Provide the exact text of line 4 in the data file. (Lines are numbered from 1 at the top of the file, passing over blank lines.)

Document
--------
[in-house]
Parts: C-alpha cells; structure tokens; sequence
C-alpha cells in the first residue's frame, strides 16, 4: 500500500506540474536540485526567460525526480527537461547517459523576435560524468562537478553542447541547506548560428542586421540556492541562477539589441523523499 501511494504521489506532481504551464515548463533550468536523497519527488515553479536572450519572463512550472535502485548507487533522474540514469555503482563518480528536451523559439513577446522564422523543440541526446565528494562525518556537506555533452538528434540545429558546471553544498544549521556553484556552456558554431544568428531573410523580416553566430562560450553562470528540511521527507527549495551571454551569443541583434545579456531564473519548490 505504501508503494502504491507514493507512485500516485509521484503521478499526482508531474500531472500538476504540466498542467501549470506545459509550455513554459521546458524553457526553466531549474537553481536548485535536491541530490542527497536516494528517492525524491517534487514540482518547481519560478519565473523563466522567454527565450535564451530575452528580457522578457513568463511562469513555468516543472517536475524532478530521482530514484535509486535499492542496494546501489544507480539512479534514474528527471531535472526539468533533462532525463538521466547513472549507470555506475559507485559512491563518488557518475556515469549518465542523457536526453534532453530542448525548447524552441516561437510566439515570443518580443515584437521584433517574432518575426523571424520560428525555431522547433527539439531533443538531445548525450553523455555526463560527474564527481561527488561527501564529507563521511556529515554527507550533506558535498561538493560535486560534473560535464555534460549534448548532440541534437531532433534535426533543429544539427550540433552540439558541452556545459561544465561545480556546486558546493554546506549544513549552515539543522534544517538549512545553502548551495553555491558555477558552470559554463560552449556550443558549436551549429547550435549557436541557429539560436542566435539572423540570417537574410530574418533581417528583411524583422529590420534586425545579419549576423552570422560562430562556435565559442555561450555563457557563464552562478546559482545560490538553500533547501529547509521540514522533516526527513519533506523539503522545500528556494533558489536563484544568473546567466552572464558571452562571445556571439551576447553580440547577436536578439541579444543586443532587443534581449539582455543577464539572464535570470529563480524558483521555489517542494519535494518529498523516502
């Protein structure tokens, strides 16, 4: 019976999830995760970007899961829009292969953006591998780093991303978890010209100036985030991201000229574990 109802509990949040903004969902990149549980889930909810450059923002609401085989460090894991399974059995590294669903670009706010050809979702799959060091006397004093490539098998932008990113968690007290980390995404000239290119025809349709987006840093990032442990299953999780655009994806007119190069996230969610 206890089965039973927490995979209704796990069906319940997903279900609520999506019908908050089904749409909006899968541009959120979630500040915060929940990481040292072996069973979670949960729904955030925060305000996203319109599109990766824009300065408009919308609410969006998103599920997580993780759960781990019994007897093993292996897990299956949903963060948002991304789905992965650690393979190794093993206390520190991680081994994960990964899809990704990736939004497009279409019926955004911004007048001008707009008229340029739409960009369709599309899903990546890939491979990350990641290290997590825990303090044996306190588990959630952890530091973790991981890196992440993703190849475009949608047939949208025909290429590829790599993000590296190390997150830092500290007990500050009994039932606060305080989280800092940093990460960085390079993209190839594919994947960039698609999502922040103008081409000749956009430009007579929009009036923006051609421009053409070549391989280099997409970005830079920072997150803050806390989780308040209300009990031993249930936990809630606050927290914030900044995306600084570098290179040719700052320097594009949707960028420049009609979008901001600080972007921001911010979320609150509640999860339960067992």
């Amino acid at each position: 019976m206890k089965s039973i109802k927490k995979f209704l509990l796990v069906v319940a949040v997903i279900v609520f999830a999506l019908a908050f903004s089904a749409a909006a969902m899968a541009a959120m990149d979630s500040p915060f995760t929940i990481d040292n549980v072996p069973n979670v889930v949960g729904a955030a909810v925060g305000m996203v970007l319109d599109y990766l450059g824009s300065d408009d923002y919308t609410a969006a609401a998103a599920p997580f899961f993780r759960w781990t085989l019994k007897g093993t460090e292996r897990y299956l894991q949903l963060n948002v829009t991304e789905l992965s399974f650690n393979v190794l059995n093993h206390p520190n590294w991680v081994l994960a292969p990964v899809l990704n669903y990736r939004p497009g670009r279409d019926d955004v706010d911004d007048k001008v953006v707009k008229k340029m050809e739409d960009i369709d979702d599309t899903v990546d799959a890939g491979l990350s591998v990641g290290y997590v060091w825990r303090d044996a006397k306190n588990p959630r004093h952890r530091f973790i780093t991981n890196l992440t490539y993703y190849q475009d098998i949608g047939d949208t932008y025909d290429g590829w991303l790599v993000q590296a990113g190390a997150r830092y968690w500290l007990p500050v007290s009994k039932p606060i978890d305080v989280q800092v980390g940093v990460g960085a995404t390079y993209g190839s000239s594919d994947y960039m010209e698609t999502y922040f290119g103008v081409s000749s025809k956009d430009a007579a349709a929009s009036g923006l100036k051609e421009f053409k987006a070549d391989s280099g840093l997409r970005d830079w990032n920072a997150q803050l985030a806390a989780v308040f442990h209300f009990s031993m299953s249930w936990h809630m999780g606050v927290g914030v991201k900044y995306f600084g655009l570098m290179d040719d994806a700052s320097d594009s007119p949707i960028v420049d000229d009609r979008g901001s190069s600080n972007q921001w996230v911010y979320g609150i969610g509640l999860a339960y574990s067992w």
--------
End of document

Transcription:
């Protein structure tokens, strides 16, 4: 019976999830995760970007899961829009292969953006591998780093991303978890010209100036985030991201000229574990 109802509990949040903004969902990149549980889930909810450059923002609401085989460090894991399974059995590294669903670009706010050809979702799959060091006397004093490539098998932008990113968690007290980390995404000239290119025809349709987006840093990032442990299953999780655009994806007119190069996230969610 206890089965039973927490995979209704796990069906319940997903279900609520999506019908908050089904749409909006899968541009959120979630500040915060929940990481040292072996069973979670949960729904955030925060305000996203319109599109990766824009300065408009919308609410969006998103599920997580993780759960781990019994007897093993292996897990299956949903963060948002991304789905992965650690393979190794093993206390520190991680081994994960990964899809990704990736939004497009279409019926955004911004007048001008707009008229340029739409960009369709599309899903990546890939491979990350990641290290997590825990303090044996306190588990959630952890530091973790991981890196992440993703190849475009949608047939949208025909290429590829790599993000590296190390997150830092500290007990500050009994039932606060305080989280800092940093990460960085390079993209190839594919994947960039698609999502922040103008081409000749956009430009007579929009009036923006051609421009053409070549391989280099997409970005830079920072997150803050806390989780308040209300009990031993249930936990809630606050927290914030900044995306600084570098290179040719700052320097594009949707960028420049009609979008901001600080972007921001911010979320609150509640999860339960067992």